Improving the quality of drug discovery with low-volume workflows

Drug discovery workflows benefit from the use of assay miniaturization as it reduces the number of reagents and samples required. Low-volume assays also contribute to a reduction in costs.

The miniaturization of assays often involves a limitation on the ability to pipette small volumes of various liquids in an accurate and reproducible way.

Icagen Tucson Innovation Center (Tucson, AZ, USA) is a specialized pharmaceutical partnering organization that focuses on early drug discovery. The organization assessed the use of the mosquito® LV instrument (from SPT Labtech) for low-volume qRTPCR and the serial dilution of drug compounds.

This article discusses how automated liquid handling can enhance the quality of these applications in drug discovery.

Miniaturizing drug discovery applications with mosquito LV

Reducing assay volumes conserves the compound used, minimizes the number of consumables required and, because compounds are diluted initially in DMSO, ensures compound solubility

However, these benefits can only be realized achieved with accurate and reproducible liquid handling.

SPT Labtech’s mosquito HV (0.5 – 5 µL) and mosquito LV (25 nL - 1.2 µL) are automated either 8- or 16-channel liquid handlers, as shown in Figure 1.

mosquito LV (8- or 16- channel) liquid handler.

Figure 1. mosquito LV (8- or 16- channel) liquid handler. Image Credit: SPT Labtech

Case study 1: Miniaturizing qRTPCR reactions

Low-volume workflows for qRTPCR were tested, dispensing reagents and samples serially to ensure sufficient sensitivity and linearity of cDNA dilutions.

Methods

The qRTPCR standard curve reactions were set up in triplicate with either of the following:

  1. 300 nL cell lysates from a rat s16 Schwann cell line that has been treated with a selection of compounds.
  2. Dilutions of cDNA (target and housekeeping genes at 1, 0.5, 0.25, and 0,125x dilutions).

Master Mix was added to create final volumes of 2-3 µL, respectively.

The required volumes of reagents and samples were dispensed into 384 well plates with the mosquito LV, and subsequent qRTPCR gene analysis was conducted using a Roche LightCyler, as displayed in Figure 2.

miniaturized qRTPCR workflows using mosquito HTS.

Figure 2. Miniaturized qRTPCR workflows using mosquito HTS. Image Credit: SPT Labtech

Results

The results for both experiments displayed reproducible and highly accurate pipetting with CVs of less than 3%, as well as a linear relationship between dilutions, as shown in Figure 3 and Figure 4.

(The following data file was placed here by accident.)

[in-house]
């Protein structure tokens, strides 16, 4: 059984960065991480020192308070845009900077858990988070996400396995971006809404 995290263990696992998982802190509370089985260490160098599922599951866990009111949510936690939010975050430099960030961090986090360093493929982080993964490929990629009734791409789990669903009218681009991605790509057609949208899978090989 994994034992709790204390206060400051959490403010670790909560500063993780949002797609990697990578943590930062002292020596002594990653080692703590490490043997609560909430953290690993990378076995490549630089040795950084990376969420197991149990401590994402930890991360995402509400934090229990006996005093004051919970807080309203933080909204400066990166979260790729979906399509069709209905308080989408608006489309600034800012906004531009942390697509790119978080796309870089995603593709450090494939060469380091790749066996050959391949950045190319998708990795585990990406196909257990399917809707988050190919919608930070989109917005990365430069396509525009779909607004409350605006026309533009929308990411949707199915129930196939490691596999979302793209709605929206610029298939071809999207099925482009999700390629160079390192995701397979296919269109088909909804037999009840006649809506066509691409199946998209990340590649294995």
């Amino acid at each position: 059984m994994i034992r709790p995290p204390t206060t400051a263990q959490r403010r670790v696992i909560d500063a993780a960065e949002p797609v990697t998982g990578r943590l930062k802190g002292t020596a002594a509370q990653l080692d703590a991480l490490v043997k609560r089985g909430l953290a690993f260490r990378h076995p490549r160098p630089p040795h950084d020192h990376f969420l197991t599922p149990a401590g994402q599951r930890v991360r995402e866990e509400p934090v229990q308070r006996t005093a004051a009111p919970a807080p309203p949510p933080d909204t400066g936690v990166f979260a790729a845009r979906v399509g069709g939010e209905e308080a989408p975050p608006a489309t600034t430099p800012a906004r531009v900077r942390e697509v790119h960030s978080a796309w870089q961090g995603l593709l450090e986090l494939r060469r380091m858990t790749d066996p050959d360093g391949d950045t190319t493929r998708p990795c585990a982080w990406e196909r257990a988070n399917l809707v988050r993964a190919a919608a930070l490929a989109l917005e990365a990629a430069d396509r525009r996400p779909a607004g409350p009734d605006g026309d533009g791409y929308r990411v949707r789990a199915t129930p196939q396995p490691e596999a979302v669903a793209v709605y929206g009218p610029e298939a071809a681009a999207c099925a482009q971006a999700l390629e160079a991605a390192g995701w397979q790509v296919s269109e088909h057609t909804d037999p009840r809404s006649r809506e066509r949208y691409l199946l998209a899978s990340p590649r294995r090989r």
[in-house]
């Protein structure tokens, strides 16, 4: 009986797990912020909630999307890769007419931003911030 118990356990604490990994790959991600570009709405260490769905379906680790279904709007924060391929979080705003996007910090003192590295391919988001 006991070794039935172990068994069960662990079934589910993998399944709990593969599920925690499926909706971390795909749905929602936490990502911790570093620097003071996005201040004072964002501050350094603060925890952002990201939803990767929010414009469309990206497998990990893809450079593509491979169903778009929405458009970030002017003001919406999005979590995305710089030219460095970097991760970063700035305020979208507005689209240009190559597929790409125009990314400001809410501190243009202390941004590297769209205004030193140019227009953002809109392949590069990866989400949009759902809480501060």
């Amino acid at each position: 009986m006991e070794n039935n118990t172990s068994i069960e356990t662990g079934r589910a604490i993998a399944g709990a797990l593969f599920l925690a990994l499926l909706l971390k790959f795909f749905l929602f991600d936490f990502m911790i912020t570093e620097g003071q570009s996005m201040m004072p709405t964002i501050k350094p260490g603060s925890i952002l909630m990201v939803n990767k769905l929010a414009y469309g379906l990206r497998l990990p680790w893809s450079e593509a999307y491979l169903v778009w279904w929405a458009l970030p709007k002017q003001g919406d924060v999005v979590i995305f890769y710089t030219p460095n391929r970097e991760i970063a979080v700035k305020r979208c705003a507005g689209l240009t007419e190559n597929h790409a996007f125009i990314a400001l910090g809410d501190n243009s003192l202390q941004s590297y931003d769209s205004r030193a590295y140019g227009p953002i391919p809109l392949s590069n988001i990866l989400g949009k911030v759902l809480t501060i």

IC50 measurements determined from the low-volume qRTPCR reaction of cell lysates (derived from drug treatment of cells) were similar to that of established techniques.

validation of low-volume cDNA standard curves prepared in 2 µL final volumes using mosquito LV. 0, 1, 2 and 3 represent dilutions of cDNA of 1x, 0.5x, 0.25x and 0.125x observed CVs for technical repeats were < 3%. The graphs demonstrate cDNA maintained linearity of signal.

Figure 3. Validation of low-volume cDNA standard curves prepared in 2 µL final volumes using mosquito LV. 0, 1, 2 and 3 represent dilutions of cDNA of 1x, 0.5x, 0.25x and 0.125x observed CVs for technical repeats were < 3%. The graphs demonstrate cDNA maintained linearity of signal. Image Credit: SPT Labtech

evaluation of qRTPCR gene analysis of 300 nL cell lysates prepared in 3 µL final volumes using mosquito LV observed CVs for technical repeats were < 3%. The calculated IC50s were comparable to established methods (inset).

Figure 4. Evaluation of qRTPCR gene analysis of 300 nL cell lysates prepared in 3 µL final volumes using mosquito LV observed CVs for technical repeats were < 3%. The calculated IC50s were comparable to established methods (inset). Image Credit: SPT Labtech

Case study 2: Low-volume dilution curves for drug compounds

Icagen Tucson Innovation Center regularly analyzes serial dilutions of lead optimization compounds in simultaneous cellular and biochemical assays for a rare disease project.

The assays are devised to recognize the activation of compounds in both assays at the same time, on replicate plates and employing the same compound dilution plate.

Errors in manipulation or reproducibility are reduced as assays are run on the same day and using the same dilution plate.

Method

A 7-point 2x dilution curve of compounds plus DMSO (final volume 500 nL) was prepared in a 384-well plate with the mosquito HTS.

These prepared plates were further diluted in reaction buffer with a Biomek FX and dispensed to replicate daughter plates for analysis of compounds in molecular and cellular assays.

A BMG Labtech Clariostar was employed to detect a fluorescent product generated by the reaction of compounds with the substrate, as displayed in Figure 5.

low-volume drug dilution workflow using mosquito HTS.

Figure 5. Low-volume drug dilution workflow using mosquito HTS. Image Credit: SPT Labtech